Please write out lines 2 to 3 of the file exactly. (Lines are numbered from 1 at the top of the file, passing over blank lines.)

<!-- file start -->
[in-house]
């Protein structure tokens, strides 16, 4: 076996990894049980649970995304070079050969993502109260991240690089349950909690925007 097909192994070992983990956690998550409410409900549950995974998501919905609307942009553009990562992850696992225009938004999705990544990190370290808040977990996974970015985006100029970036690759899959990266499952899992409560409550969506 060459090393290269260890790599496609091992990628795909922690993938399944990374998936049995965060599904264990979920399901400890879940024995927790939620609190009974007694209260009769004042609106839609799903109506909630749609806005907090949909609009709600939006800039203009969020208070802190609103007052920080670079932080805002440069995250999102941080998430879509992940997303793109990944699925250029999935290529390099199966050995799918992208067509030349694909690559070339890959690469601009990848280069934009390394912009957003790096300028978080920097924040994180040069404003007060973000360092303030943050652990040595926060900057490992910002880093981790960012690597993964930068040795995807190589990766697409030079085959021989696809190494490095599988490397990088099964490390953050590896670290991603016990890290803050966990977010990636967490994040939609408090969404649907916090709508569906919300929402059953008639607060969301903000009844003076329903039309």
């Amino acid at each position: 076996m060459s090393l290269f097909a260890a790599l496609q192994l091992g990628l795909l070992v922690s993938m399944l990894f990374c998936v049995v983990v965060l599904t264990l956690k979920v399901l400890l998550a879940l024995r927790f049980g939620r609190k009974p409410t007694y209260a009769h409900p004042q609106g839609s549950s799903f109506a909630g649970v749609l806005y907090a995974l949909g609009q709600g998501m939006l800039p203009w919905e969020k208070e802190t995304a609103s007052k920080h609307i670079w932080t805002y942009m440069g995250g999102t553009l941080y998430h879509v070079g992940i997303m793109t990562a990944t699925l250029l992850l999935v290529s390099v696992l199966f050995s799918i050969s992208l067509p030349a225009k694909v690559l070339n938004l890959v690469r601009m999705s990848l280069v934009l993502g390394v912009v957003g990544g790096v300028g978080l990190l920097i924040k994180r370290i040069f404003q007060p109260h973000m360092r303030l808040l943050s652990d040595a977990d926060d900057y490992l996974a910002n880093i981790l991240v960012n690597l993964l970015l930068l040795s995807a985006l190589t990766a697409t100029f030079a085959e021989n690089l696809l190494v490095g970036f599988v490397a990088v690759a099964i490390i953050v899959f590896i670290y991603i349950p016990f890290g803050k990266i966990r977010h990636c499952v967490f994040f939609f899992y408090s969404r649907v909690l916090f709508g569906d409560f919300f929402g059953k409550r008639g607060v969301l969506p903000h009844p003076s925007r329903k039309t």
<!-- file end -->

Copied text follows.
């Protein structure tokens, strides 16, 4: 076996990894049980649970995304070079050969993502109260991240690089349950909690925007 097909192994070992983990956690998550409410409900549950995974998501919905609307942009553009990562992850696992225009938004999705990544990190370290808040977990996974970015985006100029970036690759899959990266499952899992409560409550969506 060459090393290269260890790599496609091992990628795909922690993938399944990374998936049995965060599904264990979920399901400890879940024995927790939620609190009974007694209260009769004042609106839609799903109506909630749609806005907090949909609009709600939006800039203009969020208070802190609103007052920080670079932080805002440069995250999102941080998430879509992940997303793109990944699925250029999935290529390099199966050995799918992208067509030349694909690559070339890959690469601009990848280069934009390394912009957003790096300028978080920097924040994180040069404003007060973000360092303030943050652990040595926060900057490992910002880093981790960012690597993964930068040795995807190589990766697409030079085959021989696809190494490095599988490397990088099964490390953050590896670290991603016990890290803050966990977010990636967490994040939609408090969404649907916090709508569906919300929402059953008639607060969301903000009844003076329903039309």
């Amino acid at each position: 076996m060459s090393l290269f097909a260890a790599l496609q192994l091992g990628l795909l070992v922690s993938m399944l990894f990374c998936v049995v983990v965060l599904t264990l956690k979920v399901l400890l998550a879940l024995r927790f049980g939620r609190k009974p409410t007694y209260a009769h409900p004042q609106g839609s549950s799903f109506a909630g649970v749609l806005y907090a995974l949909g609009q709600g998501m939006l800039p203009w919905e969020k208070e802190t995304a609103s007052k920080h609307i670079w932080t805002y942009m440069g995250g999102t553009l941080y998430h879509v070079g992940i997303m793109t990562a990944t699925l250029l992850l999935v290529s390099v696992l199966f050995s799918i050969s992208l067509p030349a225009k694909v690559l070339n938004l890959v690469r601009m999705s990848l280069v934009l993502g390394v912009v957003g990544g790096v300028g978080l990190l920097i924040k994180r370290i040069f404003q007060p109260h973000m360092r303030l808040l943050s652990d040595a977990d926060d900057y490992l996974a910002n880093i981790l991240v960012n690597l993964l970015l930068l040795s995807a985006l190589t990766a697409t100029f030079a085959e021989n690089l696809l190494v490095g970036f599988v490397a990088v690759a099964i490390i953050v899959f590896i670290y991603i349950p016990f890290g803050k990266i966990r977010h990636c499952v967490f994040f939609f899992y408090s969404r649907v909690l916090f709508g569906d409560f919300f929402g059953k409550r008639g607060v969301l969506p903000h009844p003076s925007r329903k039309t």